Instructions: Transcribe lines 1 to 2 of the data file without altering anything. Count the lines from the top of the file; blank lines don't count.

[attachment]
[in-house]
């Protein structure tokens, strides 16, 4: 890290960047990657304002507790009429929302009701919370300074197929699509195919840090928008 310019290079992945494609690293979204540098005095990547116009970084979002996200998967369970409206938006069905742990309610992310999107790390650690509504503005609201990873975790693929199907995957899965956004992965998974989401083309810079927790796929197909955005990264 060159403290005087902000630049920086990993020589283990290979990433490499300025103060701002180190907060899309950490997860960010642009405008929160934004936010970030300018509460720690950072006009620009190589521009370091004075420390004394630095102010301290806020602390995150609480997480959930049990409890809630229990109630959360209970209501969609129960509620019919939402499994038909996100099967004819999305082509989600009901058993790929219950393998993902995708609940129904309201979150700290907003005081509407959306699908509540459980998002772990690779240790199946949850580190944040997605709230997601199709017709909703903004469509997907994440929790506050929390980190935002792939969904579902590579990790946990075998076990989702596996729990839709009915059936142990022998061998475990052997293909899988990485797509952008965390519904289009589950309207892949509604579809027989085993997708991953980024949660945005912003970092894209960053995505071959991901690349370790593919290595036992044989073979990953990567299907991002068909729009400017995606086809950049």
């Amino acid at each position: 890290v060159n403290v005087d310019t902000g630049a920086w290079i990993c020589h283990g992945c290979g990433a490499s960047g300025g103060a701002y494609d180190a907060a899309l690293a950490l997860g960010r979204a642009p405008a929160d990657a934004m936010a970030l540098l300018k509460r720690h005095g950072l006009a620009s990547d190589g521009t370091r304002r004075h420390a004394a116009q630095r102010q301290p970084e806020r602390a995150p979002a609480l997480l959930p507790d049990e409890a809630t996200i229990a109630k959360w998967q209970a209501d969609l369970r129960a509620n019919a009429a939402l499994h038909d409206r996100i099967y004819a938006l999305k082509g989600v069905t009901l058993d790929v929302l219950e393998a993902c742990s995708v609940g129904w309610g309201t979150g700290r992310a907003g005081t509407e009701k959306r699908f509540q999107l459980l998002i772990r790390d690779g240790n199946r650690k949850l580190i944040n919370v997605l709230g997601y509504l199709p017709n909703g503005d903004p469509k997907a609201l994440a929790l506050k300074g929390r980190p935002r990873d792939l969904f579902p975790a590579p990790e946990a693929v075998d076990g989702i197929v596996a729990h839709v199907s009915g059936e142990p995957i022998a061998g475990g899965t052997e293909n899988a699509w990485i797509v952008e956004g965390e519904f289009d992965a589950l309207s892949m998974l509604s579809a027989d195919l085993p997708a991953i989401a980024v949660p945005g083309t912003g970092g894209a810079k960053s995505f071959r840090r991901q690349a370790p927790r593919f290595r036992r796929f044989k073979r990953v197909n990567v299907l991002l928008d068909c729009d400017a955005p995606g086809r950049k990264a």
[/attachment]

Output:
[in-house]
């Protein structure tokens, strides 16, 4: 890290960047990657304002507790009429929302009701919370300074197929699509195919840090928008 310019290079992945494609690293979204540098005095990547116009970084979002996200998967369970409206938006069905742990309610992310999107790390650690509504503005609201990873975790693929199907995957899965956004992965998974989401083309810079927790796929197909955005990264 060159403290005087902000630049920086990993020589283990290979990433490499300025103060701002180190907060899309950490997860960010642009405008929160934004936010970030300018509460720690950072006009620009190589521009370091004075420390004394630095102010301290806020602390995150609480997480959930049990409890809630229990109630959360209970209501969609129960509620019919939402499994038909996100099967004819999305082509989600009901058993790929219950393998993902995708609940129904309201979150700290907003005081509407959306699908509540459980998002772990690779240790199946949850580190944040997605709230997601199709017709909703903004469509997907994440929790506050929390980190935002792939969904579902590579990790946990075998076990989702596996729990839709009915059936142990022998061998475990052997293909899988990485797509952008965390519904289009589950309207892949509604579809027989085993997708991953980024949660945005912003970092894209960053995505071959991901690349370790593919290595036992044989073979990953990567299907991002068909729009400017995606086809950049």